Once a market dominated by North America, Scotland and Ireland, the whisky industry in the U.S. is expanding to recognize the quality of spirits made in other countries such as Japan, India and notably, France. Based on the quintessentially French concept of “terroir,” French whiskies made with local ingredients are slowly gaining ground in the U.S. market.
The French drink more whisky than any other country — an average of 2.15 liters a year compared to the 1.4 liters consumed by Americans. A majority of this is imported from Scotland, but the country’s own liquor industry has begun to fight for the large market at home, producing French whisky for French people. This is exactly what Jean-Marc and Charles Daucourt, an uncle and nephew duo born into a family of cognac distillers in Angoulême, had in mind 20 years ago when they created whisky using ingredients found near their family distillery. Completely French in conception, production and nationality, their product was named Bastille 1789.
“Most people recognize that we [the French] make some fantastic wines and champagnes so it makes perfect sense that we would come up with a French whisky,” said Charles Daucourt, who has taken charge of the brand’s marketing and management since they launched in the U.S. in 2010. “We have some of the best grains in the northeast of France. A lot of distilleries from Scotland and Ireland even come to France to pick their grains.”
By using local ingredients and techniques, French distillers make whisky that is representative of French terroir. Bastille 1789 is distilled in Charentais-style alembic stills, which are typically used to make cognac, a spirit made from grapes that originates from the town of Cognac in southwest France. They are shaped differently from classic pot stills used to make scotch or bourbon. Charles Daucourt uses his distillery’s old cognac barrels to age Bastille 1789. “I wanted to reproduce the senses and the feeling you get when you drink French red wine,” Charles Daucourt said of his most recent invention, a single-malt whisky. “We age it in three individual barrels — Sauterne, a rich white wine; red burgundy; and sherry wine — for 10 years separately and then blend it together at the end.”
Another French whisky brand from the Cognac region, Brenne, uses alembic stills as well. However, it is aged in a combination of used cognac barrels and new oak barrels from the Limousin region of France. Brenne’s founder and owner Allison Parc describes her whisky as “fruitful and floral” and “very different from its Scottish cousins.” Both Bastille and Brenne introduced aging formulas that are unprecedented in the whisky world. This is significant since 70 percent of a whisky’s taste comes from the casks it is aged in, explained Young Kim, the beverage director of the Flatiron Room, a whisky bar in New York.
“Bastille is quite easy to drink, it has an orange-banana flavor that comes from the wheat content in the grain and the wood,” Young Kim said, comparing Brenne’s single malt with Bastille’s 1789 blended whisky. “Brenne is Bastille on steroids, it has a much stronger taste — it’s unlike any of the other whiskies we have.” Of Bastille 1789’s blended whisky, the International Review of Spirits, edited by the website Tastings.com, gave it 94 points and a gold medal for its “silky, dry-yet-fruity medium-to-full body and creamy peach gelato, pepper, and baking spices accented finish.”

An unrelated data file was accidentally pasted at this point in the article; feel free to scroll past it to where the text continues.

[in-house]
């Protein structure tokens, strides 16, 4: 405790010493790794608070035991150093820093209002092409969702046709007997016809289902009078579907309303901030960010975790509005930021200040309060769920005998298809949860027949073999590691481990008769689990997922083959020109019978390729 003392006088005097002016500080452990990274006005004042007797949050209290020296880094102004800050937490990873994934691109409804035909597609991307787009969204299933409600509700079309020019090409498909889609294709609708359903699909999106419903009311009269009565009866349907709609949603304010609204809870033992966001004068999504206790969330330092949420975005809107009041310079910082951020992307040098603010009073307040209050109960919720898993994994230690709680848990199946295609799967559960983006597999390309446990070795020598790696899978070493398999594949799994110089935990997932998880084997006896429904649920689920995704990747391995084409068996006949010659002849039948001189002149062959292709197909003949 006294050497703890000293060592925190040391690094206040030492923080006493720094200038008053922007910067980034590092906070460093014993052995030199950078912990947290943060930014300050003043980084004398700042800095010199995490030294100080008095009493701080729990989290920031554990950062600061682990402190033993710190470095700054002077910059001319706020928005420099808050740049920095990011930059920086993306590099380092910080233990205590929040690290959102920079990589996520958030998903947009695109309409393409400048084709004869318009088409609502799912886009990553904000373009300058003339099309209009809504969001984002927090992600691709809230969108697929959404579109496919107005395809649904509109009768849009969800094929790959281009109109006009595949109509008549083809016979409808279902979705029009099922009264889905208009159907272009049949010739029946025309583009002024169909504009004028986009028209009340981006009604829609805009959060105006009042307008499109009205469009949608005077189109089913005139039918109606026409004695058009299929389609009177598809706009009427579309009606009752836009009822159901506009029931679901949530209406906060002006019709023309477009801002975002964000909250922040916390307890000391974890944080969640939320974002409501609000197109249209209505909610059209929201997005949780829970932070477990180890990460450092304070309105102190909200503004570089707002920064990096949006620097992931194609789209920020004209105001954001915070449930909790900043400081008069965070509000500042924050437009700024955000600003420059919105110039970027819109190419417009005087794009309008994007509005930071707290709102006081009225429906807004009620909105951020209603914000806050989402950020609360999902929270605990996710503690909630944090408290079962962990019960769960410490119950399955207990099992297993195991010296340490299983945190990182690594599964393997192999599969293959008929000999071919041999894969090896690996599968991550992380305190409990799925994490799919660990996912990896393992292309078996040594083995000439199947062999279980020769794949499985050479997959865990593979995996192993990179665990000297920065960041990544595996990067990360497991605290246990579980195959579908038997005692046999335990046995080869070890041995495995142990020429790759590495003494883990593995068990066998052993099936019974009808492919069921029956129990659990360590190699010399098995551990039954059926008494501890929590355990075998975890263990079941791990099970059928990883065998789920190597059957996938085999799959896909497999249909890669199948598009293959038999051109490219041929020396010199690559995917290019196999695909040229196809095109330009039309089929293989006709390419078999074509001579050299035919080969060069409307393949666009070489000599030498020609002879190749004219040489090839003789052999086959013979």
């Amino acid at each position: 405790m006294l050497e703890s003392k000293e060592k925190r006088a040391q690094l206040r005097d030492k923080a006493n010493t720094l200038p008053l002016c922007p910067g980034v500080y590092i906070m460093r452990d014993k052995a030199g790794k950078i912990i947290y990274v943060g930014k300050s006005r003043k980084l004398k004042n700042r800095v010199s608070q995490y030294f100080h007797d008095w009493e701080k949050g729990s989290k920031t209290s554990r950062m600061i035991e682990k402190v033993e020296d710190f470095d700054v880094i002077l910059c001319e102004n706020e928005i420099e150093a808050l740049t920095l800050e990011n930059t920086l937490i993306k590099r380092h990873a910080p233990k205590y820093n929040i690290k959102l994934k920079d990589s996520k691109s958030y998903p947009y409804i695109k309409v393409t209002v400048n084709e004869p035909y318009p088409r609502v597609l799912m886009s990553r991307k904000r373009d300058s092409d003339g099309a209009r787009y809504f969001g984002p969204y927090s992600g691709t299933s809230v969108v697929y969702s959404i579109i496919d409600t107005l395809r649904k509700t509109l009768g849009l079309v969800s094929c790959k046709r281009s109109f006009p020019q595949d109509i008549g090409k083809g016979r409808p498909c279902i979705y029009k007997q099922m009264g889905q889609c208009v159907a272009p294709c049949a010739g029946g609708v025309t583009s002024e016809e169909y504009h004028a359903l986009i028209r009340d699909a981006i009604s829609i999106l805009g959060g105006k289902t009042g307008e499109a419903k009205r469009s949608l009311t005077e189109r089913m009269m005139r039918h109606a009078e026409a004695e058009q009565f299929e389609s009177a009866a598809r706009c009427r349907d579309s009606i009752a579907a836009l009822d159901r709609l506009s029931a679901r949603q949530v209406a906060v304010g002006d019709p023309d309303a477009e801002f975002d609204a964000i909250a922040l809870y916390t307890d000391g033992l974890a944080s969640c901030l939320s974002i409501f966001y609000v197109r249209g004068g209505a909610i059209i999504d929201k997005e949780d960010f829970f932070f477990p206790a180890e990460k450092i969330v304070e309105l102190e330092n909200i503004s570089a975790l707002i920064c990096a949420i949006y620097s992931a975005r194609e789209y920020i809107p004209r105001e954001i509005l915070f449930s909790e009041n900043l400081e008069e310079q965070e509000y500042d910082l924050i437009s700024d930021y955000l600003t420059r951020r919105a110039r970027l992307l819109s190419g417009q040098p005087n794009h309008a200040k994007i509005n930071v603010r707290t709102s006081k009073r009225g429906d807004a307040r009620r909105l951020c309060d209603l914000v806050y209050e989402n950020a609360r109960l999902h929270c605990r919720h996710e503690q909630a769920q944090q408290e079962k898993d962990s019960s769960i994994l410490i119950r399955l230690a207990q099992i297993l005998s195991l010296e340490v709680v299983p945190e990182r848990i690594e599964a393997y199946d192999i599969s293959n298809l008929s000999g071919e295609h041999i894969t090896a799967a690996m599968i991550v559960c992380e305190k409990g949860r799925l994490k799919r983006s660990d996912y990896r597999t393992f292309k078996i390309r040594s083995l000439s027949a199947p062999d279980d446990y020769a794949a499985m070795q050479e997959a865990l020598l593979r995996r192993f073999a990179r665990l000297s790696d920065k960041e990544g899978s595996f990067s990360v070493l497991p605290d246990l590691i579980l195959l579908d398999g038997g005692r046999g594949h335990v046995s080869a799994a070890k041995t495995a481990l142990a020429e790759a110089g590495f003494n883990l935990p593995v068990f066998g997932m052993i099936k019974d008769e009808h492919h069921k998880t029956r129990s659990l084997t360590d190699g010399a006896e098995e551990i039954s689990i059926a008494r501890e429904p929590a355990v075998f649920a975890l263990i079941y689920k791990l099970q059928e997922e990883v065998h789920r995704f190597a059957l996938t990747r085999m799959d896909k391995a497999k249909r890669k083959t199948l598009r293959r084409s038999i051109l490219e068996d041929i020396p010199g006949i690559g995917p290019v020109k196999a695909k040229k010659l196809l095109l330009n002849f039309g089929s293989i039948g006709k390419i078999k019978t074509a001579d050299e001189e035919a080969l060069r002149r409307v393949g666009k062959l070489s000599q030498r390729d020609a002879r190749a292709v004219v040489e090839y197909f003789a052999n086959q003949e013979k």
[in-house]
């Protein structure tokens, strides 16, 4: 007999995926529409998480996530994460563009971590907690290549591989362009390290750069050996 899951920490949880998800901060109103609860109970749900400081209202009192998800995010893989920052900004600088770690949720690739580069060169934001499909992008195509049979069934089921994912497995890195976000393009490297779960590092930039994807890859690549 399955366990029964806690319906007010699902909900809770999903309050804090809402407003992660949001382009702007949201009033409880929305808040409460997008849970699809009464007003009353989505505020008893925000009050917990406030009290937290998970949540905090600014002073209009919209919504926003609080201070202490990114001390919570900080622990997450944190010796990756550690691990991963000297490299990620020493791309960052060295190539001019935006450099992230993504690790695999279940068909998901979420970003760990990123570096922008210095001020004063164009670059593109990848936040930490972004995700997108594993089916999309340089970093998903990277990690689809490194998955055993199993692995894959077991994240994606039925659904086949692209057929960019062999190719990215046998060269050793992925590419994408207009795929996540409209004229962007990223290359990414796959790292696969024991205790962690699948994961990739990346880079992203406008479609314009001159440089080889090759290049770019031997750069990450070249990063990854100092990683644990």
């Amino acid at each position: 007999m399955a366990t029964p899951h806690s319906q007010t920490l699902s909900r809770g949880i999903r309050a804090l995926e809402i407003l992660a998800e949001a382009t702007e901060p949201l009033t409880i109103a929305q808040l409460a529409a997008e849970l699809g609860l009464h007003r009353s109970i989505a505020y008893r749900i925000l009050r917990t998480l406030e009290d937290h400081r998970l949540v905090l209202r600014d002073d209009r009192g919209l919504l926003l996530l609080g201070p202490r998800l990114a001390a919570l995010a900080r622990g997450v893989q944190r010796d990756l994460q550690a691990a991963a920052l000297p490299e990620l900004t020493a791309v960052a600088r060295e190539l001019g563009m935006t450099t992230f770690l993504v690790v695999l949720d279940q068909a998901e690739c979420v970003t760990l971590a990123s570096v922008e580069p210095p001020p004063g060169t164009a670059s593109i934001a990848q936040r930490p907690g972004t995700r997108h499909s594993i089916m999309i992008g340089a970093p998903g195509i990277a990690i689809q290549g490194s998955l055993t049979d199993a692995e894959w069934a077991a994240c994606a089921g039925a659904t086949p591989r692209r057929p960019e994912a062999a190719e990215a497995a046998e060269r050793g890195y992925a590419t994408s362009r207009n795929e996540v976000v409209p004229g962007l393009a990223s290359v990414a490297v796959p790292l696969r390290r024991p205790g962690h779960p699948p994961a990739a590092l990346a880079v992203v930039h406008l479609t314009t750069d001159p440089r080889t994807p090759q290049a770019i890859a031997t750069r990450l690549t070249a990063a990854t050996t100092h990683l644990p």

A rapidly-growing market
Allison Parc is American. Unlike Jean-Marc and Charles Daucourt, who were inspired by their family’s cognac distillery, the New Yorker decided to go into the whisky business 15 years ago after realizing that no one was talking about whisky in terms of local ingredients and terroir. After striking up a friendship with a French cognac distiller, Allison Parc decided to experiment by working with him to make a whisky using his wheat fields and his distilling equipment. She has built Brenne from the ground up, going from distributing it on a Citibike in New York City 4 years ago to selling it in 35 states and all over France. It’s an impressive feat. In the American whisky market, competition is fierce due to the sheer number of brands available. The New York Flatiron Room offers 1,200 types of whisky.
The number of French whisky distillers is growing as well. Fifteen years ago, when Allison Parc started, there were only three or four other producers in the country. Today, there are over 40 whisky distilleries registered in France. Perhaps some of this can be credited to its growing presence abroad, especially in the United States. “If your product gets accepted in America, then it goes to London and Paris,” Charles Daucourt said, explaining why he chose to launch Bastille in the U.S. before France. “French whisky has gotten quite popular in France in the past 2 years since it was approved abroad.” Bastille 1789 was released in the U.S. in 2010, France in late 2014 and today is available in 18 countries including Japan, Israel, Taiwan and the Netherlands. French whiskies fall under the label of “world whiskies,” a category that has been growing quickly and stealing market share from more traditional whisky categories, according to Palm Bay International, which distributes 100,000 bottles of Bastille 1789 a year to over 30 states.
Allison Parc also started selling her French-made whisky in the U.S. because, she believed, Americans would be more open to it. Brenne eventually became available in France in 2015. “I didn’t know how well it would be received that an American comes to France, makes whisky and tries to sell it!” she remembered. But the reception proved positive. Following this success, Brenne will soon announce its launch beyond France and the United States.